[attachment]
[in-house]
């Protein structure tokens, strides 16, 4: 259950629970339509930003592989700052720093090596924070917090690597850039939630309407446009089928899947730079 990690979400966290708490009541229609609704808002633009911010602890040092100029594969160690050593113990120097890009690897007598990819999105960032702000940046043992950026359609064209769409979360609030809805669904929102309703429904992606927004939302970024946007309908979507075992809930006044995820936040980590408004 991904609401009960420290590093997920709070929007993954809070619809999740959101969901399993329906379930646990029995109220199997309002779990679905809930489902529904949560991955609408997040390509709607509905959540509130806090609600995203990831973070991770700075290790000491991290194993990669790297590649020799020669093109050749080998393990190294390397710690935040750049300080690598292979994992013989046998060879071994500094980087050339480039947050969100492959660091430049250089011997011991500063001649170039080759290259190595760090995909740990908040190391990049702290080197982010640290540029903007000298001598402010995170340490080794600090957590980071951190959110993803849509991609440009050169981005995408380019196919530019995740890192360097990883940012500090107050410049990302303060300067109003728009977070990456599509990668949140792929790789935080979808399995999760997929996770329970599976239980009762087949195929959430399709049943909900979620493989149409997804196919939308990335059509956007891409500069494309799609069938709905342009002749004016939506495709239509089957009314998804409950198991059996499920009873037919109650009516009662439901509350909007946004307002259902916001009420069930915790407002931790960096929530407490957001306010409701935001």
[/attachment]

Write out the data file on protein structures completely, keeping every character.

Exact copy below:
[in-house]
């Protein structure tokens, strides 16, 4: 259950629970339509930003592989700052720093090596924070917090690597850039939630309407446009089928899947730079 990690979400966290708490009541229609609704808002633009911010602890040092100029594969160690050593113990120097890009690897007598990819999105960032702000940046043992950026359609064209769409979360609030809805669904929102309703429904992606927004939302970024946007309908979507075992809930006044995820936040980590408004 991904609401009960420290590093997920709070929007993954809070619809999740959101969901399993329906379930646990029995109220199997309002779990679905809930489902529904949560991955609408997040390509709607509905959540509130806090609600995203990831973070991770700075290790000491991290194993990669790297590649020799020669093109050749080998393990190294390397710690935040750049300080690598292979994992013989046998060879071994500094980087050339480039947050969100492959660091430049250089011997011991500063001649170039080759290259190595760090995909740990908040190391990049702290080197982010640290540029903007000298001598402010995170340490080794600090957590980071951190959110993803849509991609440009050169981005995408380019196919530019995740890192360097990883940012500090107050410049990302303060300067109003728009977070990456599509990668949140792929790789935080979808399995999760997929996770329970599976239980009762087949195929959430399709049943909900979620493989149409997804196919939308990335059509956007891409500069494309799609069938709905342009002749004016939506495709239509089957009314998804409950198991059996499920009873037919109650009516009662439901509350909007946004307002259902916001009420069930915790407002931790960096929530407490957001306010409701935001």